|Running With Wolves
Author: Darknessinthevalley PM
Avery Parker had never been anything special. At least, that's what she'd always believed. It'd be easy to think that if you'd been bullied the way she was. All that changes though, the day that Avery violently discovers her family legacy, a secret she has no choice but to embrace. A secret with the power to make her stronger, or destroy everything and everyone she loves.Rated: Fiction T - English - Supernatural/Drama - Chapters: 3 - Words: 8,930 - Reviews: 4 - Favs: 2 - Follows: 2 - Updated: 01-24-13 - Published: 01-04-13 - id: 3089337
|A+ A- Full 3/4 1/2 Expand Tighten|
The day started out like any other. I got up, got dressed, threw my hair up into a pony tail and tried to spend as little time as possible in front of the mirror. It never helped to study myself, I never found what I was looking for, whatever that was. I ate breakfast alone at the kitchen bench while finishing off some homework I hadn't gotten done the night before. When I was done I put my bowl in the sink, grabbed my bag and walked out the door, not bothering to wait for my step-sister to finish applying her make-up. Caity never liked to walk with me anyway. I walked the five minutes to the bus stop as slowly as possible, as usual, and waited for the school bus on my own, tuning out the chatter of the students around me. When the bus came, I climbed on and took my usual seat in the middle, not too close to the younger kids in the front and not too close to the popular kids in the back. As was my habit, I curled up in my seat, hoping against hope that no one would notice me sitting there. But, as usual my hope was wasted as some of the popular girls boarded the bus at the next stop and parked themselves down next to me.
"Hey Ivy," Marnie Stevens, the ringleader said, using my nickname, the one I hated. "So we missed you at my pool party on Saturday, didn't we girls?" Her followers all murmured in fake agreement."That's okay though, we understand that all that sun and food would have been hard for an anorexic vampire such as yourself to endure." She continued with a sincerity as flimsy and transparent as cling wrap.
I wondered, not for the first time, whether they noticed how immature their insults were, how childish they sounded. After all they were the same ones they'd been using since we started high school. I suppose not though, since they were all just as unimaginative as they were a little over four years ago. I guess that was why Marnie always used the collective pronoun 'we', speaking for the whole group as if they all shared a brain or something. As if they had a hive mind and she was just the mouthpiece.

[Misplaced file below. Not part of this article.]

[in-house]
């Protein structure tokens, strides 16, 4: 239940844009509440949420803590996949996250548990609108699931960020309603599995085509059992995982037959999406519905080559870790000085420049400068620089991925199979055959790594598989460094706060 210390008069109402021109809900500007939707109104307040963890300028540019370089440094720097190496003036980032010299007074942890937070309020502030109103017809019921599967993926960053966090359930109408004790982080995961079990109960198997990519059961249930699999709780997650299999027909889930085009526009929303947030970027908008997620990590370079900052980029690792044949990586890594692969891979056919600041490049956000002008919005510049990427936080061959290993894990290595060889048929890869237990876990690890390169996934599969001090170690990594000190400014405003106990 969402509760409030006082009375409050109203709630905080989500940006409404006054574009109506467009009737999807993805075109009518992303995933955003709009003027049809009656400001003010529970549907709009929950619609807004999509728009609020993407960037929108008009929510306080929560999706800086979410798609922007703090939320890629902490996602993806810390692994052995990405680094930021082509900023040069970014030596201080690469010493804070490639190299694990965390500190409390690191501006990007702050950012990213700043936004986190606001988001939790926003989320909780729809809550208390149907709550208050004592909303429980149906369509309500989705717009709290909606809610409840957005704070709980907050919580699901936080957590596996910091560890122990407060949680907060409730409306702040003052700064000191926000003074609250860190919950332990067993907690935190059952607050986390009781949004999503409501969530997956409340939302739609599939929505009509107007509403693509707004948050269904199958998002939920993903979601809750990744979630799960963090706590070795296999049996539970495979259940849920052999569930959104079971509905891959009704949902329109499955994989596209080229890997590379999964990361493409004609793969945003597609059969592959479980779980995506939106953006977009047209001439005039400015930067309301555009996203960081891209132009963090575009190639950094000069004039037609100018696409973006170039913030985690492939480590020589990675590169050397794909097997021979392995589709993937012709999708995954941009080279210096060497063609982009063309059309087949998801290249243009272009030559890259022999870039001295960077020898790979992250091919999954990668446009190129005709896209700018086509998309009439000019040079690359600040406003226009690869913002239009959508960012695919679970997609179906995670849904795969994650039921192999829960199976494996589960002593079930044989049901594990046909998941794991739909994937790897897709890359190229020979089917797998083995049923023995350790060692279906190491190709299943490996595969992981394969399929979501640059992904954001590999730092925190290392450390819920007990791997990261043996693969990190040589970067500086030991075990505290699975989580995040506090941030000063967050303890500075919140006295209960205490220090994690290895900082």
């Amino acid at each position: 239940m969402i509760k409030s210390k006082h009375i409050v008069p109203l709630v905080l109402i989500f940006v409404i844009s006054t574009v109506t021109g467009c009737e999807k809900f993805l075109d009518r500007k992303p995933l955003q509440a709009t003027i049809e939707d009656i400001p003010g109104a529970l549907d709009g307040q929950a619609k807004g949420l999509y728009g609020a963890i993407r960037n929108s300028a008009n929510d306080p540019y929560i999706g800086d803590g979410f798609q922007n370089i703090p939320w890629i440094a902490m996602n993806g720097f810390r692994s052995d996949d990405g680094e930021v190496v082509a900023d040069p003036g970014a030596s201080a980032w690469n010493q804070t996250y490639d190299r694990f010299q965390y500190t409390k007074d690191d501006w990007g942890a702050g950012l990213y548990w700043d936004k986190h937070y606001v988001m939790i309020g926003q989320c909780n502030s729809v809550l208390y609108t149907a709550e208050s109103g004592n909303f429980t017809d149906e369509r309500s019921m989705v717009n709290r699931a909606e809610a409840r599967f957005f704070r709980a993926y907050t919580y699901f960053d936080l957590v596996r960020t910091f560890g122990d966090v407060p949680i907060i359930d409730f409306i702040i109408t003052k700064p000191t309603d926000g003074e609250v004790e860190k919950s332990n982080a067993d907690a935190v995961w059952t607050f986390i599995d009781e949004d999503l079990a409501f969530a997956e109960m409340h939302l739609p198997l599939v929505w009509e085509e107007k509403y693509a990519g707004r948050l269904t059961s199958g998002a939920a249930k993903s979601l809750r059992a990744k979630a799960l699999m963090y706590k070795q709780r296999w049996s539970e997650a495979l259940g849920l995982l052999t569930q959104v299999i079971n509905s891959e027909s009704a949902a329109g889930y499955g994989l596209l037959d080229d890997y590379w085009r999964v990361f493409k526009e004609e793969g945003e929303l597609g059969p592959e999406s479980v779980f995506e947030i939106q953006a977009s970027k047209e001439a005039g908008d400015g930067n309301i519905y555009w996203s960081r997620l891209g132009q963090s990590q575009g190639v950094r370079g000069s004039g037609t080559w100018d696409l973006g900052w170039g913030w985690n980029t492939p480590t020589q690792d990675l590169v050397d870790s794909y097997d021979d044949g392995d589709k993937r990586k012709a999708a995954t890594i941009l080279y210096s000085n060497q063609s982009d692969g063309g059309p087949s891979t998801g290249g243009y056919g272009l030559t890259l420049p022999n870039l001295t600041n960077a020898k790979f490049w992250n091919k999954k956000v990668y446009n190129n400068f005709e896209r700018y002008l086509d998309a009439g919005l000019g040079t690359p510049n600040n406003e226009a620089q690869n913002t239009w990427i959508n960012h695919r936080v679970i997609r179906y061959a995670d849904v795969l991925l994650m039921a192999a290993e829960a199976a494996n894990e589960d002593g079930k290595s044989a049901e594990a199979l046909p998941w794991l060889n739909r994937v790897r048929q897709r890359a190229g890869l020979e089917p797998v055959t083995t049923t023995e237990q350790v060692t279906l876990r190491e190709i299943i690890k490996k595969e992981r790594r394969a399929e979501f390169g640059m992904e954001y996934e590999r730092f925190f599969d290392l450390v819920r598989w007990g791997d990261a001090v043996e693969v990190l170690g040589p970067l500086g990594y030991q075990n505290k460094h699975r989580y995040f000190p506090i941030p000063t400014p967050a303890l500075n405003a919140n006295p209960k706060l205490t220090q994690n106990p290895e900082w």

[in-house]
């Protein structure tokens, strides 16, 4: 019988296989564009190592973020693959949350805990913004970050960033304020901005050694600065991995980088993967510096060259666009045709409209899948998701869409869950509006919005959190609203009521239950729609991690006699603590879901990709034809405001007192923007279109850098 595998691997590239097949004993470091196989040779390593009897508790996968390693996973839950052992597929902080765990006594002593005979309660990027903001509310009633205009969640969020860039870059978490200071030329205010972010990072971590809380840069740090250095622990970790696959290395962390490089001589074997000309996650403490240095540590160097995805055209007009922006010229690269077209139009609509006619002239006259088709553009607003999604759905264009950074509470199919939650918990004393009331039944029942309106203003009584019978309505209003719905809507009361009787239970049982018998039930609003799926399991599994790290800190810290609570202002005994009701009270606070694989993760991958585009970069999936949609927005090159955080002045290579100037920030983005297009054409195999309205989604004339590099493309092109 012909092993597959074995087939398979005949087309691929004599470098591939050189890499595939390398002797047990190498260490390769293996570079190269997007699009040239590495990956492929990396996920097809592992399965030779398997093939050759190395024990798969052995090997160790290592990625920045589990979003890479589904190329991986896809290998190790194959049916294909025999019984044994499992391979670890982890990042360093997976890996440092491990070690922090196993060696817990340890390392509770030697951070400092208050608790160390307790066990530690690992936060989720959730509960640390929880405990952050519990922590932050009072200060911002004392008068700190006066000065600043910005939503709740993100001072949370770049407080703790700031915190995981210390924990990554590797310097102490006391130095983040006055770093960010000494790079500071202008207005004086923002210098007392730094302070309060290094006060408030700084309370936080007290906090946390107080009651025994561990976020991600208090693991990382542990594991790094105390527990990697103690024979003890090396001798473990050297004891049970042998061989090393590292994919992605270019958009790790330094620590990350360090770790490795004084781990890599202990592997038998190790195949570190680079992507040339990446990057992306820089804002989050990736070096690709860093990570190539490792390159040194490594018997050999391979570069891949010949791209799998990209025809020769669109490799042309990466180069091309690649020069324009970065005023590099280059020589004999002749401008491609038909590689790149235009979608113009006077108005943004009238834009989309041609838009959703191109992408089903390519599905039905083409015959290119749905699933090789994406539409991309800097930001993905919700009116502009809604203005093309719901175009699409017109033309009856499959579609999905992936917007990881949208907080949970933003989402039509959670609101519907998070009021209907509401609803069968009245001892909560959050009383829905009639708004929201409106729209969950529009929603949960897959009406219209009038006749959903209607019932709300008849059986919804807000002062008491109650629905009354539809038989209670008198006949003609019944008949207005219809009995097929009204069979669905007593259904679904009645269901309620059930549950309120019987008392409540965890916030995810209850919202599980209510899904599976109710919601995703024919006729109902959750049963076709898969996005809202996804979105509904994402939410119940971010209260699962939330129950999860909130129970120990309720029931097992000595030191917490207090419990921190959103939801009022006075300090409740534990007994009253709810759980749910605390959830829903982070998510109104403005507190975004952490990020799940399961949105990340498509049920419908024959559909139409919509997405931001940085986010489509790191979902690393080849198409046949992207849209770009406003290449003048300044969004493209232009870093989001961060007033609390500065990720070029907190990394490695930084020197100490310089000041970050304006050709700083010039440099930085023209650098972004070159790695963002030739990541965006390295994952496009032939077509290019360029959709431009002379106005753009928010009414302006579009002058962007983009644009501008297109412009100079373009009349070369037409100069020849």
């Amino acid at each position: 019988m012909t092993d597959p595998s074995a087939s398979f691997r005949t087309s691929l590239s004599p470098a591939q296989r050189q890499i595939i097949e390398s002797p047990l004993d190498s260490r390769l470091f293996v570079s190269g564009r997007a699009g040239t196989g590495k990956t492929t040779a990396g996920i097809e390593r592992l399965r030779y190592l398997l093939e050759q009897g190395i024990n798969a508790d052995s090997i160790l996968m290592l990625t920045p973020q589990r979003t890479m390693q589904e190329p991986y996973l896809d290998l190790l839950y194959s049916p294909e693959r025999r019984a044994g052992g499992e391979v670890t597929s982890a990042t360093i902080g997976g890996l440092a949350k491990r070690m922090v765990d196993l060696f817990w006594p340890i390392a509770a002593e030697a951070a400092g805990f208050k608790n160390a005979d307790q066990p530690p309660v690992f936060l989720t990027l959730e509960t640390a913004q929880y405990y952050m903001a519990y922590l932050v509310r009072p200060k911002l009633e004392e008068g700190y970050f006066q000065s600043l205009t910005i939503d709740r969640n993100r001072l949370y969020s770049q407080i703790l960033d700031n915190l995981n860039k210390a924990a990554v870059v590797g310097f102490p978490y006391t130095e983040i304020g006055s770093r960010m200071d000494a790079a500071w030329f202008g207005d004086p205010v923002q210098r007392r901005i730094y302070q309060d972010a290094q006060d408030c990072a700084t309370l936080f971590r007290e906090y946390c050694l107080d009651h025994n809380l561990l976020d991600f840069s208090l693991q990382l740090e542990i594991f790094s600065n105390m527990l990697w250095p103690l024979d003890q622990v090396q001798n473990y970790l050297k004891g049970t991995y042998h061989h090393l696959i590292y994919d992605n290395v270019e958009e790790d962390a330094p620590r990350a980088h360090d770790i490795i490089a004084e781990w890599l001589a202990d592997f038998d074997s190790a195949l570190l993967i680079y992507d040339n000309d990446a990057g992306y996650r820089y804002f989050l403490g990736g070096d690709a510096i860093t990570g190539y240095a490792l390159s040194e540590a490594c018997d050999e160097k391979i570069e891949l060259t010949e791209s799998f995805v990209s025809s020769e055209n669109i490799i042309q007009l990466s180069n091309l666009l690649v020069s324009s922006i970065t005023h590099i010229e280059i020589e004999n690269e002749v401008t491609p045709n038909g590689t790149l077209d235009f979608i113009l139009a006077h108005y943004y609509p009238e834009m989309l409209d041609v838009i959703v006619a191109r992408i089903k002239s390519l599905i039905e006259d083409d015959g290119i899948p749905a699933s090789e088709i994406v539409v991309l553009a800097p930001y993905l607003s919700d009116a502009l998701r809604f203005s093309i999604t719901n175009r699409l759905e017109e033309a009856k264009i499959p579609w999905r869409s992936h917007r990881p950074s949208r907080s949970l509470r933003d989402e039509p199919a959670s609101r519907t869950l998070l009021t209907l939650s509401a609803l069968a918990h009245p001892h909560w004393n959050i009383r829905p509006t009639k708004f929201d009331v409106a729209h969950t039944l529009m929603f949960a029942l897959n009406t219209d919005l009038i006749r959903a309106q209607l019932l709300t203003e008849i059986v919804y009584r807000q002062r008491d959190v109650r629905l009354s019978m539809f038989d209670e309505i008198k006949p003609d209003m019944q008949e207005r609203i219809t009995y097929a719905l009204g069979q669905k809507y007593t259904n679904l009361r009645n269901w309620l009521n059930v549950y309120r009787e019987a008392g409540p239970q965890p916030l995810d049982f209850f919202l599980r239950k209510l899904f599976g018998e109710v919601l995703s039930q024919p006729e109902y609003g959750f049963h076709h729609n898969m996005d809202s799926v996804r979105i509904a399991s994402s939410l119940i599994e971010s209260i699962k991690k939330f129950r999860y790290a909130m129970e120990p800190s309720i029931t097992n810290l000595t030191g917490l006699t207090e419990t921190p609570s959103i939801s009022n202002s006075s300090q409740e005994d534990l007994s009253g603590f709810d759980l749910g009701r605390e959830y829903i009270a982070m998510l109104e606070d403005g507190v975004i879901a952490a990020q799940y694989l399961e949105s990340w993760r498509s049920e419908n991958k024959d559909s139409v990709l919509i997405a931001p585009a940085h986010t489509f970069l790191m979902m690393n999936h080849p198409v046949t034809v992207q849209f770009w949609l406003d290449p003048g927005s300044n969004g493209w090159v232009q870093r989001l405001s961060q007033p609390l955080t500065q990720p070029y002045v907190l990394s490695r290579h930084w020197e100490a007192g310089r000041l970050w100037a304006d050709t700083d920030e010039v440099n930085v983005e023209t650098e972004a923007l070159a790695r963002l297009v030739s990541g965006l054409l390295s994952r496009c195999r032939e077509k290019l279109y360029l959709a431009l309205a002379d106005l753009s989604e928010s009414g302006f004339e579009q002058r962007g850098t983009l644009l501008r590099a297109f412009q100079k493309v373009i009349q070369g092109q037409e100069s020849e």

The girls went through the rest of their usual routine of taunts and jibes, calling me anorexic some more, saying I needed to get a tan, etc. Making it out to sound like innocent advice, as if they really cared about my well being. When they finally decided they weren't getting a reaction out of me, they left to sit at the back of the bus with the rest of the popular kids. Though it was far from over. The kids in the back continued their taunts as they threw bits of paper at me. It was a game they played everyday, see who could hit me the most, extra points if they got it down my shirt or stuck in my hair. I knew I could walk the distance to school and avoid all this, but the walk was almost an hour and, to me, it seemed like giving in to them. So I curled tighter into a ball and stared out the window, there was nothing I could do, a reaction was what they wanted and no matter what they did, I would not give them that. It was a small victory.
From where she sat with her friends and the other year nine kids, I saw Caity turn briefly and look at me with sympathy. I hated her for it. If there was one thing I hated more than being taunted, it was being pitied. A bully can make a person feel small, worthless, but pity makes a person feel weak and, for me, that was so much worse.
. . . . . .
At school I dumped my bag in my locker, grabbed my books and hurried to home-room. The lockers were new and so far there were only enough for the year twelve group, but I was grateful for them. I'd had my bag stolen so many times throughout year eight that I'd made a habit of taking my bag with me to every class. Teachers didn't usually allow it, but they'd made an exception. As hard as the other kids tried to hide it, teachers could see how they treated me. That didn't mean that they did much about it other than looking at me with the same kind of sympathy that Caity did. I hated them for it too.
As the day dragged on, I began to feel progressively worse. There was a pounding in my head and an ache had set into my muscles and bones. I sat in the front row of all of my classes so it wasn't long before my teachers began to notice something was wrong. None of them said anything though, until fifth period when my English teacher, Miss Baker, noticed something was wrong and insisted I go to the nurse. I tried to convince her that I was fine but she was adamant, she even made one of the other girls in the class, Amy Briant, go with me to make sure I got there okay.
Amy was a short girl who was pigeon-toed, wore thick glasses and spoke with a stutter. Basically, she embodied every nerdy stereotype you've seen in every bad American high school movie. Despite this though, even she avoided me like the plague. I guess she and her friends figured as long as I was being picked on, and as long as they stayed away from me, they were safe. As much as I tried to hate her, I couldn't. I couldn't blame them for wanting to avoid being treated as I was. I'll admit it stung though, as she hurried a few steps in front of me so as not to seem like we were walking together. When we reached the nurse's office, she left me at the door without a word.